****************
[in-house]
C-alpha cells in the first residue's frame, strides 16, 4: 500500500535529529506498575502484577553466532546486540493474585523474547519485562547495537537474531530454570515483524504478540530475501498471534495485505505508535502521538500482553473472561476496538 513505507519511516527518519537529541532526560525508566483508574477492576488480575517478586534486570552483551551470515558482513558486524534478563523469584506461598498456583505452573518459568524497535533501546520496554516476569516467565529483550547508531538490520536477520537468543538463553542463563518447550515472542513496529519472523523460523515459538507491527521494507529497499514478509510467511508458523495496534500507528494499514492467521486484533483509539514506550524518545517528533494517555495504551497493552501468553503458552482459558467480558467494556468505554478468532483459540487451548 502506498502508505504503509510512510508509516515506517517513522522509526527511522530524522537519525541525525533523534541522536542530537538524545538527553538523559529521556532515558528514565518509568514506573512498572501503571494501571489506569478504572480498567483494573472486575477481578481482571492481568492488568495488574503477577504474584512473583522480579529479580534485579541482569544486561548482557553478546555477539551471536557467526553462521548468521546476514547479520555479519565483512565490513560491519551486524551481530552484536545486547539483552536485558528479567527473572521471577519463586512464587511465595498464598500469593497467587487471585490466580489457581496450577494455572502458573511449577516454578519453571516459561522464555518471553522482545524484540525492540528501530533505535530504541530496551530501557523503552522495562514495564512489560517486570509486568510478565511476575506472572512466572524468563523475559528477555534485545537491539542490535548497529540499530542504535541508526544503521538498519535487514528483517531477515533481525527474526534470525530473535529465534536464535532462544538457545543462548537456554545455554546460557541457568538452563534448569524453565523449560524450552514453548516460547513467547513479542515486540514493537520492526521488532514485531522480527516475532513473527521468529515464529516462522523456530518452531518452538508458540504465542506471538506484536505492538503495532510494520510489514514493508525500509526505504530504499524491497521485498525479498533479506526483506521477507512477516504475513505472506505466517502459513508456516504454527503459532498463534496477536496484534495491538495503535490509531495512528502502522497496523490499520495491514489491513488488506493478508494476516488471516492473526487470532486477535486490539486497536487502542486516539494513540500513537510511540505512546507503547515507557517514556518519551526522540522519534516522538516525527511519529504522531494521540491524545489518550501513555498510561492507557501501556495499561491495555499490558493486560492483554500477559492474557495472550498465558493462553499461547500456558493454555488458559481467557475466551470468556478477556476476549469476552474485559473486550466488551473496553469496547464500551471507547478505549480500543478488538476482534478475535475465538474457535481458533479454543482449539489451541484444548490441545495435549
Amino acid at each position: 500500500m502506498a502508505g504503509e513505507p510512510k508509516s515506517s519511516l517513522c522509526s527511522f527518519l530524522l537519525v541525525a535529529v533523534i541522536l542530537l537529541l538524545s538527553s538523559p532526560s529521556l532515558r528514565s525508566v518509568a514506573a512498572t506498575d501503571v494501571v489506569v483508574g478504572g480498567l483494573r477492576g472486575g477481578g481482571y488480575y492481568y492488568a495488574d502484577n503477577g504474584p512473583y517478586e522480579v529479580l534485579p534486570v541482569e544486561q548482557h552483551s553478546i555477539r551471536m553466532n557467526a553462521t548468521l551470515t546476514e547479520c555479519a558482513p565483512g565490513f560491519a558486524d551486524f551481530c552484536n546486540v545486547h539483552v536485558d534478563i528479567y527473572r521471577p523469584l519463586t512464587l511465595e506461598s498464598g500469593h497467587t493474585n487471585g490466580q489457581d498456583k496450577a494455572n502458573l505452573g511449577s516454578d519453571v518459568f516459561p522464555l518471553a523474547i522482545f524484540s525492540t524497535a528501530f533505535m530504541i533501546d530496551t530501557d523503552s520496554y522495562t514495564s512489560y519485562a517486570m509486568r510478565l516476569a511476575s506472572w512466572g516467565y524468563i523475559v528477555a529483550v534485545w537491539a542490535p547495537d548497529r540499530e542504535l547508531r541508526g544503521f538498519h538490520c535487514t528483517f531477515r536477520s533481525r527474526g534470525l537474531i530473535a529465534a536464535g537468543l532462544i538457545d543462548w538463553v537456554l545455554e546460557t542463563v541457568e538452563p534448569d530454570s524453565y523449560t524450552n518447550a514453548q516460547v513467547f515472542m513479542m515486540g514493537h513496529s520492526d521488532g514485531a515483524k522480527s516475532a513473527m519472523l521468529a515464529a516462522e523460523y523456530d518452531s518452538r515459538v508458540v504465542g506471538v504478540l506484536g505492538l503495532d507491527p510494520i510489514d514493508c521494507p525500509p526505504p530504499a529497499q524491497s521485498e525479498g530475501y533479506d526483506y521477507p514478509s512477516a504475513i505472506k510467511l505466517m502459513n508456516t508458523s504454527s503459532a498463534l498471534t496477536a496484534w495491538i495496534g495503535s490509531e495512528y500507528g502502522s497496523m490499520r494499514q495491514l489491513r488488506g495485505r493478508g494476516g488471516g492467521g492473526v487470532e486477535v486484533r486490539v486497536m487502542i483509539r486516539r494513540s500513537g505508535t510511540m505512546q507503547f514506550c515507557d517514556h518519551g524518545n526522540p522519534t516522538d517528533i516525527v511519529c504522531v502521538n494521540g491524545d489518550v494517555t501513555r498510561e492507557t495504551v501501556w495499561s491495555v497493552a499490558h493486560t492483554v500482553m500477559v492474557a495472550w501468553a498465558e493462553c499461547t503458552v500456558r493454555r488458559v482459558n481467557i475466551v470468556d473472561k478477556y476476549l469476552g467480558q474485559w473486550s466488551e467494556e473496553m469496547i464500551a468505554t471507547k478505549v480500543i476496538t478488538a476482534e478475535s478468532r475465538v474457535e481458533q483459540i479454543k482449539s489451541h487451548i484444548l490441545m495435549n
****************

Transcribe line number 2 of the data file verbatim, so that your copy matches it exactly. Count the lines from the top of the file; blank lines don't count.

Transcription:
C-alpha cells in the first residue's frame, strides 16, 4: 500500500535529529506498575502484577553466532546486540493474585523474547519485562547495537537474531530454570515483524504478540530475501498471534495485505505508535502521538500482553473472561476496538 513505507519511516527518519537529541532526560525508566483508574477492576488480575517478586534486570552483551551470515558482513558486524534478563523469584506461598498456583505452573518459568524497535533501546520496554516476569516467565529483550547508531538490520536477520537468543538463553542463563518447550515472542513496529519472523523460523515459538507491527521494507529497499514478509510467511508458523495496534500507528494499514492467521486484533483509539514506550524518545517528533494517555495504551497493552501468553503458552482459558467480558467494556468505554478468532483459540487451548 502506498502508505504503509510512510508509516515506517517513522522509526527511522530524522537519525541525525533523534541522536542530537538524545538527553538523559529521556532515558528514565518509568514506573512498572501503571494501571489506569478504572480498567483494573472486575477481578481482571492481568492488568495488574503477577504474584512473583522480579529479580534485579541482569544486561548482557553478546555477539551471536557467526553462521548468521546476514547479520555479519565483512565490513560491519551486524551481530552484536545486547539483552536485558528479567527473572521471577519463586512464587511465595498464598500469593497467587487471585490466580489457581496450577494455572502458573511449577516454578519453571516459561522464555518471553522482545524484540525492540528501530533505535530504541530496551530501557523503552522495562514495564512489560517486570509486568510478565511476575506472572512466572524468563523475559528477555534485545537491539542490535548497529540499530542504535541508526544503521538498519535487514528483517531477515533481525527474526534470525530473535529465534536464535532462544538457545543462548537456554545455554546460557541457568538452563534448569524453565523449560524450552514453548516460547513467547513479542515486540514493537520492526521488532514485531522480527516475532513473527521468529515464529516462522523456530518452531518452538508458540504465542506471538506484536505492538503495532510494520510489514514493508525500509526505504530504499524491497521485498525479498533479506526483506521477507512477516504475513505472506505466517502459513508456516504454527503459532498463534496477536496484534495491538495503535490509531495512528502502522497496523490499520495491514489491513488488506493478508494476516488471516492473526487470532486477535486490539486497536487502542486516539494513540500513537510511540505512546507503547515507557517514556518519551526522540522519534516522538516525527511519529504522531494521540491524545489518550501513555498510561492507557501501556495499561491495555499490558493486560492483554500477559492474557495472550498465558493462553499461547500456558493454555488458559481467557475466551470468556478477556476476549469476552474485559473486550466488551473496553469496547464500551471507547478505549480500543478488538476482534478475535475465538474457535481458533479454543482449539489451541484444548490441545495435549